CHICAGO — Chicago Public Schools students are set to return to the classroom a week from Monday, but some aldermen want Mayor Lori Lightfoot and the district to reconsider reopening plans.
The Chicago Sun-Times reports that 23 aldermen signed a petition demanding that CPS allow teachers to be equal partners in reopening planning. Without a COVID-19 vaccine available to children 12 and under, the aldermen argue more needs to be done to protect everyone.
The petition asks the district to offer a hybrid option, move money toward clinicians, special education teachers and support personnel, and give teachers a voice in the reopening decision. In addition to the City Council members signing and 26 state lawmakers signed a letter penned by Alderwoman Maria Hadden and State Senator Cristina Pacione-Zayas to the CPS Board:
“The Delta variant of COVID-19 has demonstrated its stronger transmission among unvaccinated young people. And we are deeply concerned that Chicago Public Schools’ current plan for students and staff to return to school buildings rolls back many important safety mitigation standards that can undermine the district’s objective of increasing equity for students.”
Classes begin in-person on Aug. 30. All students are required to pass a daily online health screening. Those who do not pass will have to stay home and quarantine for 14 days.
In a press conference Monday, the Chicago Teachers Union also raised last-minute concerns.
“I’m scared for my students, their families and my co-educators,” said Dr. Andrea Parker, a middle school teacher.
CTU Vice President Stacy Davis Gates called on the mayor and her team to understand the benefits of coming together. In response, Lightfoot said: “Our schools are safe. We’ve got a mountain of evidence of that fact starting back in February of this year when we first reopened elementary schools, signed a deal ratified by the CTU House of Delegates. CPS put in $100 million in COVID mitigation efforts over the course of the last school year to be able to open up safely.”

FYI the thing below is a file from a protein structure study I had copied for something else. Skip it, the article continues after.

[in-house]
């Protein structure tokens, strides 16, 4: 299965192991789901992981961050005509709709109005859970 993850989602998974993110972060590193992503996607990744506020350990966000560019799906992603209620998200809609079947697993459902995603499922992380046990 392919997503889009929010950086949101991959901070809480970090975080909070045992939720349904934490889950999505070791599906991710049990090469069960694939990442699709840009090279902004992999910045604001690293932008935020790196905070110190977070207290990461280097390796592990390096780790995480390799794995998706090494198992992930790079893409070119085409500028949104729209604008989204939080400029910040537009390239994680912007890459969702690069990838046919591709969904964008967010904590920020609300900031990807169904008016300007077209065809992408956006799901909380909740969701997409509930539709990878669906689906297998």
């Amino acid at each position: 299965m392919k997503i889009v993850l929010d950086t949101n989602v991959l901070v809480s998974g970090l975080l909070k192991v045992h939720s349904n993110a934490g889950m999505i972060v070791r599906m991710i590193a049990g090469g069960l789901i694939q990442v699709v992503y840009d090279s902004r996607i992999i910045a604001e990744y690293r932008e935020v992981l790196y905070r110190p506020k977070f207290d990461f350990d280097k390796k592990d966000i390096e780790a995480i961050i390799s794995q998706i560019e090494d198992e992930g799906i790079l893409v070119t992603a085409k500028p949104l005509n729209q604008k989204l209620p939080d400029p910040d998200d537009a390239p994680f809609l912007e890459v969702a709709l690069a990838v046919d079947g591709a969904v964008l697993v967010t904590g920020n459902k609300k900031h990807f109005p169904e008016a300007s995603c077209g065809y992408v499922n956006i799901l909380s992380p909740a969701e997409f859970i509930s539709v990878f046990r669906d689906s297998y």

CTU President Jesse Sharkey is calling on the district to hire more clinicians, special education teachers, and support staff moving forward.
“We need more staffing. We’re running testing in schools,” Sharkey said. “We’re running multiple arrangements for lunch. We have to reorganize classes in order to make things like our special classes safe.”
The elected officials also want educators and support staff who are medically unable to return to school buildings to fill positions in CPS’s virtual academy. They’re also asking that unvaccinated students be moved more than 3 feet apart and conduct home visits year-round to engage CPS families.
On hiring more staff to help with COVID, the mayor would only say that the district is following its collective bargaining agreement with CTU.